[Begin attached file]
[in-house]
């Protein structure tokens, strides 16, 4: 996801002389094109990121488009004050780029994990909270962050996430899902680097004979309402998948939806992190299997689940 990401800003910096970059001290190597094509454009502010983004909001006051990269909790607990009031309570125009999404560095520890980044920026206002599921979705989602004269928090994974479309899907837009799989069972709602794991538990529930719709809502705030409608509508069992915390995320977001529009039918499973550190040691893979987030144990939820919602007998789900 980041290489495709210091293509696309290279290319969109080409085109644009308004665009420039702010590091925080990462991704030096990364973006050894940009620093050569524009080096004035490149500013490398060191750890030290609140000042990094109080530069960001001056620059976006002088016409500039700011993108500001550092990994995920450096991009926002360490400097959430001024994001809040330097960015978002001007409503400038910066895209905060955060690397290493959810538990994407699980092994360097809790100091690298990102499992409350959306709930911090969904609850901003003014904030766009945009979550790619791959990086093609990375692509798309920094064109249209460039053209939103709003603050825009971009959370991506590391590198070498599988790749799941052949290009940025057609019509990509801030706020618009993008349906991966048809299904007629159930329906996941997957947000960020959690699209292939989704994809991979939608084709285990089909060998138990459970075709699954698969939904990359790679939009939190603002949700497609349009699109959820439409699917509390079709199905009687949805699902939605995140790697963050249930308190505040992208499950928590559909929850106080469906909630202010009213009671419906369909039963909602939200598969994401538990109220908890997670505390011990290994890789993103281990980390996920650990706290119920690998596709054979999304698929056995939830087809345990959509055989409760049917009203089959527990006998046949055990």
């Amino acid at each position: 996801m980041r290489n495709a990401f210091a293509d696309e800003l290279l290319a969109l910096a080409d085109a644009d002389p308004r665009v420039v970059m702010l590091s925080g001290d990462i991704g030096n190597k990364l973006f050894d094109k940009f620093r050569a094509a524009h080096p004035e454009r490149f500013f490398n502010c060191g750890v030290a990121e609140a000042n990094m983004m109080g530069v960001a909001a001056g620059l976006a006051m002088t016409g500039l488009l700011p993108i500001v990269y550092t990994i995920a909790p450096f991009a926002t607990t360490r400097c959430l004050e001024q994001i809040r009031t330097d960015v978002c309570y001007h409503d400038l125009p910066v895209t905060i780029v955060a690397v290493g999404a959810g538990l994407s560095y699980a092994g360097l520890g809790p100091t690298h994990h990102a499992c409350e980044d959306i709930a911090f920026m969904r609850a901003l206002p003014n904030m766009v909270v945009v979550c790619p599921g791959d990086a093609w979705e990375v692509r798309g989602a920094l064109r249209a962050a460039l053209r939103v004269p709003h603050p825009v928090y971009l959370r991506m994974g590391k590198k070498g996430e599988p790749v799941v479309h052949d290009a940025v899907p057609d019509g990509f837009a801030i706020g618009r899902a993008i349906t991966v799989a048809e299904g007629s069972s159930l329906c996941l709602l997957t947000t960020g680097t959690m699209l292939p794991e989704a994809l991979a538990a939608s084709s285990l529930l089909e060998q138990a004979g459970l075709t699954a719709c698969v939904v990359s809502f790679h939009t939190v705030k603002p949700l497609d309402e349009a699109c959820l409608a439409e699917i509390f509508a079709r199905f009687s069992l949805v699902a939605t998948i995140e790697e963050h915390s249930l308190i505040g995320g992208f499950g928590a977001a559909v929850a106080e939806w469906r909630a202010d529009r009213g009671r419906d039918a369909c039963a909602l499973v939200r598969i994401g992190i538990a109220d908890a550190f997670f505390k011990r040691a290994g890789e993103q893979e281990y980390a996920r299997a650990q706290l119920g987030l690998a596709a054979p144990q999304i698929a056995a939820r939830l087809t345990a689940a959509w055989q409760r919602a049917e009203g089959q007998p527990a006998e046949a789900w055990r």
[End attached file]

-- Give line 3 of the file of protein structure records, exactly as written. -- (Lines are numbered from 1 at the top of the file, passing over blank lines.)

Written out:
């Amino acid at each position: 996801m980041r290489n495709a990401f210091a293509d696309e800003l290279l290319a969109l910096a080409d085109a644009d002389p308004r665009v420039v970059m702010l590091s925080g001290d990462i991704g030096n190597k990364l973006f050894d094109k940009f620093r050569a094509a524009h080096p004035e454009r490149f500013f490398n502010c060191g750890v030290a990121e609140a000042n990094m983004m109080g530069v960001a909001a001056g620059l976006a006051m002088t016409g500039l488009l700011p993108i500001v990269y550092t990994i995920a909790p450096f991009a926002t607990t360490r400097c959430l004050e001024q994001i809040r009031t330097d960015v978002c309570y001007h409503d400038l125009p910066v895209t905060i780029v955060a690397v290493g999404a959810g538990l994407s560095y699980a092994g360097l520890g809790p100091t690298h994990h990102a499992c409350e980044d959306i709930a911090f920026m969904r609850a901003l206002p003014n904030m766009v909270v945009v979550c790619p599921g791959d990086a093609w979705e990375v692509r798309g989602a920094l064109r249209a962050a460039l053209r939103v004269p709003h603050p825009v928090y971009l959370r991506m994974g590391k590198k070498g996430e599988p790749v799941v479309h052949d290009a940025v899907p057609d019509g990509f837009a801030i706020g618009r899902a993008i349906t991966v799989a048809e299904g007629s069972s159930l329906c996941l709602l997957t947000t960020g680097t959690m699209l292939p794991e989704a994809l991979a538990a939608s084709s285990l529930l089909e060998q138990a004979g459970l075709t699954a719709c698969v939904v990359s809502f790679h939009t939190v705030k603002p949700l497609d309402e349009a699109c959820l409608a439409e699917i509390f509508a079709r199905f009687s069992l949805v699902a939605t998948i995140e790697e963050h915390s249930l308190i505040g995320g992208f499950g928590a977001a559909v929850a106080e939806w469906r909630a202010d529009r009213g009671r419906d039918a369909c039963a909602l499973v939200r598969i994401g992190i538990a109220d908890a550190f997670f505390k011990r040691a290994g890789e993103q893979e281990y980390a996920r299997a650990q706290l119920g987030l690998a596709a054979p144990q999304i698929a056995a939820r939830l087809t345990a689940a959509w055989q409760r919602a049917e009203g089959q007998p527990a006998e046949a789900w055990r």